By Sani Usman Kukasheka
January 15 every year has always been the day the Nigerian government and people celebrate the armed forces of Nigeria (AFN). The day marks the climax of almost two months of activities which always starts with the launch of the Armed Forces Remembrance Day emblem and appeal fund in the preceding November, by the president, commander-in-chief of the armed forces of the Federal Republic of Nigeria. The remembrance emblem which was like the remembrance day poppy worn in other countries such as the United Kingdom.
These activities are replicated across the 36 states of the federation and the federal capital territory and are conducted in conjunction with the ministry of defence, the defence headquarters, services, and the Nigerian Legion. A visible element of all these is the sale of the remembrance emblems across the federation as part of the fund raising. This annual event is a mark of honour, respect, solidarity and appreciation of the importance and sacrifices of members of the AFN.
Millions of people buy the remembrance emblem and adorn their dresses with it, usually worn on the top left-hand side of their attires, close to the position of the heart, symbolising deep concern for the fallen heroes and veterans. The adornment lasts until January 15 after the wreath-laying ceremony day.
It is curious to see some people wearing it long afterwards, either out of ignorance or love for decorations and the armed forces. Depending on the organisers or mood of the nation, major activities associated with the armed forces and remembrance day celebration include book launch and symposiums on national unity, the importance and role of the military and special prayers in places of worship.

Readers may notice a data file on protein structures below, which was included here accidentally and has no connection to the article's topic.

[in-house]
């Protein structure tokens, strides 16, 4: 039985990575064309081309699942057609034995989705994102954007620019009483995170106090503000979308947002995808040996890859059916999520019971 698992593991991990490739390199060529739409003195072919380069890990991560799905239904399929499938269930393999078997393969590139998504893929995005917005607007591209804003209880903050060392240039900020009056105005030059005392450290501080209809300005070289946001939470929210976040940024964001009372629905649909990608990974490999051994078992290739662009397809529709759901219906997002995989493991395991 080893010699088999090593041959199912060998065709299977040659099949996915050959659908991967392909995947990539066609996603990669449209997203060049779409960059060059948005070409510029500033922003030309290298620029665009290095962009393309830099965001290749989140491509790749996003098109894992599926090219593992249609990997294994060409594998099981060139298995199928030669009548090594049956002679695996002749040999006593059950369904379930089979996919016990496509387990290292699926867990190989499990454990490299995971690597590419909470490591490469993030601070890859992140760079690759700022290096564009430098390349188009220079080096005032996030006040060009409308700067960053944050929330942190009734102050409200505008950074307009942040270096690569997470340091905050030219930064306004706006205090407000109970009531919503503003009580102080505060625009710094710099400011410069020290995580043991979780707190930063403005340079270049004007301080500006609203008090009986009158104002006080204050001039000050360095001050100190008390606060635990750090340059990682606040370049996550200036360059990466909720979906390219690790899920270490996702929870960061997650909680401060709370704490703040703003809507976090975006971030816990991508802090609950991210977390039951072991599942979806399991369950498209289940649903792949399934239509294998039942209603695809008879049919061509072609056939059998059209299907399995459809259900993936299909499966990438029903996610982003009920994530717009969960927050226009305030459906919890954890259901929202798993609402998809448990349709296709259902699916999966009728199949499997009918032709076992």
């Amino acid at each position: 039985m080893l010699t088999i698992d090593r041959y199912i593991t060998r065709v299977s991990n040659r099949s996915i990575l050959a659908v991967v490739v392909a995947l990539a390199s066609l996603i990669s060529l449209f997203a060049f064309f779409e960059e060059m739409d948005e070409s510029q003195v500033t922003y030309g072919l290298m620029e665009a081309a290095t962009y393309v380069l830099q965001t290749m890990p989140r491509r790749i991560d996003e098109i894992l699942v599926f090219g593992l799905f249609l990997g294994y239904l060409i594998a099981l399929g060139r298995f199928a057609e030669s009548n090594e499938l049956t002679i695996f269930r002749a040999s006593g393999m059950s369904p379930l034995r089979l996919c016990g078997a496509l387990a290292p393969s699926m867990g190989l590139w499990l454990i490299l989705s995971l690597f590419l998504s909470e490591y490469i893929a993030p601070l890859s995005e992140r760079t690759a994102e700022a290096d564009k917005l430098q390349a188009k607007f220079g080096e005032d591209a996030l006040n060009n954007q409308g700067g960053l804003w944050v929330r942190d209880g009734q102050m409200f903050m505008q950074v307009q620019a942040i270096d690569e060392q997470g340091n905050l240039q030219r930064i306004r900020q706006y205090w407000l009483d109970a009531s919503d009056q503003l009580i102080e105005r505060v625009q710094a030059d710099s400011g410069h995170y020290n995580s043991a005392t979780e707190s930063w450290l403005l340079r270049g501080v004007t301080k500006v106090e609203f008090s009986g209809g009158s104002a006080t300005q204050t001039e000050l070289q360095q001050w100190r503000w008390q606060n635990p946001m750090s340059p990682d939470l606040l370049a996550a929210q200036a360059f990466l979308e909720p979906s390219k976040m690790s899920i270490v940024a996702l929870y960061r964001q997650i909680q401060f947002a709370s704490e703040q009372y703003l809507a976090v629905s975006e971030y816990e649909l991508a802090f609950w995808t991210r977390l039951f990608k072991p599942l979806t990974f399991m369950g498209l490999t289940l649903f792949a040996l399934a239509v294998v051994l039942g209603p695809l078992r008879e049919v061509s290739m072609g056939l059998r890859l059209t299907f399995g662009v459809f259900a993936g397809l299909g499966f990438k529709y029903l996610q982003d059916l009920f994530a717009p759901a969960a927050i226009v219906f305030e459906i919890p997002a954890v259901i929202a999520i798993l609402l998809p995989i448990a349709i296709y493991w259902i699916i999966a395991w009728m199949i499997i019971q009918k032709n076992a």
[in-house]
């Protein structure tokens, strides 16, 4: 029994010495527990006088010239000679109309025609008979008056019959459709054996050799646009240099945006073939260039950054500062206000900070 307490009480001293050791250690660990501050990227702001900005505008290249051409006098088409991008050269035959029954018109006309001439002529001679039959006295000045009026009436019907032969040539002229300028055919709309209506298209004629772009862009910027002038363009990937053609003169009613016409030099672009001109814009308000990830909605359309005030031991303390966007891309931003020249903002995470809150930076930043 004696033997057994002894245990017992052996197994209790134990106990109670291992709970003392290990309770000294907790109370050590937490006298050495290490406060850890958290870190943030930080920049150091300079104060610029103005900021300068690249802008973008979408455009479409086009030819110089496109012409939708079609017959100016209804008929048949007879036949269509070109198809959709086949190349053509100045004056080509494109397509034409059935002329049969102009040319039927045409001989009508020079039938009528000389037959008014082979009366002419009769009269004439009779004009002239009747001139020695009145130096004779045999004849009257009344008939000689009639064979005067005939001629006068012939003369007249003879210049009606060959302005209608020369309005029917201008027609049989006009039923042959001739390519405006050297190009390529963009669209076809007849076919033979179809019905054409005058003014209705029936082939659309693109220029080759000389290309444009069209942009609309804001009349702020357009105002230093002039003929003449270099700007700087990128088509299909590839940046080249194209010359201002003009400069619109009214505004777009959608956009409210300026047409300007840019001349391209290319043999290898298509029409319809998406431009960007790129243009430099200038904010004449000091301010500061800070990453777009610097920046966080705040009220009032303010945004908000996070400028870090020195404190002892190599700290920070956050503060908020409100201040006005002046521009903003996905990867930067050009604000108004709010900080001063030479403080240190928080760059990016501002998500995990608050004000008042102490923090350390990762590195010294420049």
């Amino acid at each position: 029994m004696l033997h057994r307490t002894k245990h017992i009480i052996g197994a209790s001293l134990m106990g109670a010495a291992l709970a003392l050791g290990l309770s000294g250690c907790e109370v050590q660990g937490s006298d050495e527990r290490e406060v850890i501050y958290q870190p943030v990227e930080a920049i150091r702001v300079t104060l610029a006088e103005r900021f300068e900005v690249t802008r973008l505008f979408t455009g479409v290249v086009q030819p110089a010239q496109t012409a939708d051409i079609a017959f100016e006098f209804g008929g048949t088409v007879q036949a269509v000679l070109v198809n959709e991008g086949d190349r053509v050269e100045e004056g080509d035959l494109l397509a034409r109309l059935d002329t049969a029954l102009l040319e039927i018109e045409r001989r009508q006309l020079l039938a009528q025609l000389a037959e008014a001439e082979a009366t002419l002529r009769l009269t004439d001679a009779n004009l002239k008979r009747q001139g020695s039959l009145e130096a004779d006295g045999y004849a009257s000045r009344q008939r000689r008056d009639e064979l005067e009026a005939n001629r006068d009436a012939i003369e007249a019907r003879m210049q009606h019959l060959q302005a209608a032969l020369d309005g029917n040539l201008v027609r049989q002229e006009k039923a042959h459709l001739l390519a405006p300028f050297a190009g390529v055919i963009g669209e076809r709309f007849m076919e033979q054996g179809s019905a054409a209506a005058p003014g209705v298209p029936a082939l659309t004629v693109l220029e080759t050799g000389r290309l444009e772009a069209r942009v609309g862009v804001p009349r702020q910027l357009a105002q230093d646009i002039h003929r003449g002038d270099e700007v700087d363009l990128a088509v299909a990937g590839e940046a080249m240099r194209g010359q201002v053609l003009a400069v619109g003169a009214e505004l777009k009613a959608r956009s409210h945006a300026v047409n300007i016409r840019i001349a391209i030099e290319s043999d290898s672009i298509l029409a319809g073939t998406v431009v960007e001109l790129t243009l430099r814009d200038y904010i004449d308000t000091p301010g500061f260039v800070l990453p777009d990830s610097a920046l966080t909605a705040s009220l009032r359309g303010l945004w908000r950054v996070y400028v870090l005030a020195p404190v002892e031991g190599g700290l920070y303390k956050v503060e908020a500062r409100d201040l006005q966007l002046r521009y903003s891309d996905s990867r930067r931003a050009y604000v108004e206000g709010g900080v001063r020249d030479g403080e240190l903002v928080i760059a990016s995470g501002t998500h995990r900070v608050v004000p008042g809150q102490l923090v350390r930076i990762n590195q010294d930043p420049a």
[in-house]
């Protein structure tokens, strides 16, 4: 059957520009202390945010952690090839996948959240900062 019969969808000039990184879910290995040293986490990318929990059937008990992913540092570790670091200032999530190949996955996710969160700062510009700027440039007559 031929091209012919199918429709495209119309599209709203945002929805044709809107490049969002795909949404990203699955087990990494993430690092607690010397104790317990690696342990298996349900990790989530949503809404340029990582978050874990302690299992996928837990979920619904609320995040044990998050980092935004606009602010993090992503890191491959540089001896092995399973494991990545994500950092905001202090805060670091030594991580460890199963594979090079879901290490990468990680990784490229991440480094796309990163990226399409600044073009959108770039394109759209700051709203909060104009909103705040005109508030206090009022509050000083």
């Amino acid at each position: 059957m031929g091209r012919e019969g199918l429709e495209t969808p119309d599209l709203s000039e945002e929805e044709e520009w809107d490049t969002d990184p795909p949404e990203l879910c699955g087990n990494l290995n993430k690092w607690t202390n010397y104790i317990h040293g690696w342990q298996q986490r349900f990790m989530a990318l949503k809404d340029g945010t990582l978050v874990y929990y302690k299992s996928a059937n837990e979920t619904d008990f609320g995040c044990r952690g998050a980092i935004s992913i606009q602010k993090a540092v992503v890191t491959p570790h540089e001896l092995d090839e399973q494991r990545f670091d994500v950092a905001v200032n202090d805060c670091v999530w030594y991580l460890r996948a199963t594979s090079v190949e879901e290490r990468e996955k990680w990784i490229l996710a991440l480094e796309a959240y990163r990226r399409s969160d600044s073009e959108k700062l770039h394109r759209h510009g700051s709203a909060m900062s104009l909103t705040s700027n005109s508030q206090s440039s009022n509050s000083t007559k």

Depending on which of the days come first between Friday and Sunday before January 15, both the Christians and Muslims faithful hold special prayers in the form of interdenominational service in all military churches and special Jumma’at prayer on Friday at various mosques across military barracks and cantonments. At the federal capital territory, the special Jumma’at prayers often take place at the National Mosque, while church service is conducted at the National Christian Centre. The special prayers are followed by well laid out colourful activities on January 15 as the climax to the Armed Forces Remembrance Day celebration.
In Abuja, the activities include inspection of a static parade by the president, commander-in-chief of the armed forces of Federal Republic of Nigeria. The parade is mounted by AFN and the Nigerian Legion at the National Arcade, opposite Eagle Square, Three Arms Zone, Abuja.
The parade activities include wreath-laying ceremony at which the president, vice president and other top government functionaries including the senate president, speaker of the house of representatives, chief justice of the federation, ministers of defence and that of federal capital territory, all lay wreaths in front to the statue of the Unknown Soldier. From the armed forces, the chief of defence staff and service chiefs lay wreaths. Others are the inspector-general of police, national chairman of Nigerian Legion, the doyen of Diplomatic Corps, and a representative of the widows of our celebrated fallen heroes. Wreath laying is done in a solemn mood and participants towards the wreath laying spot in slow march.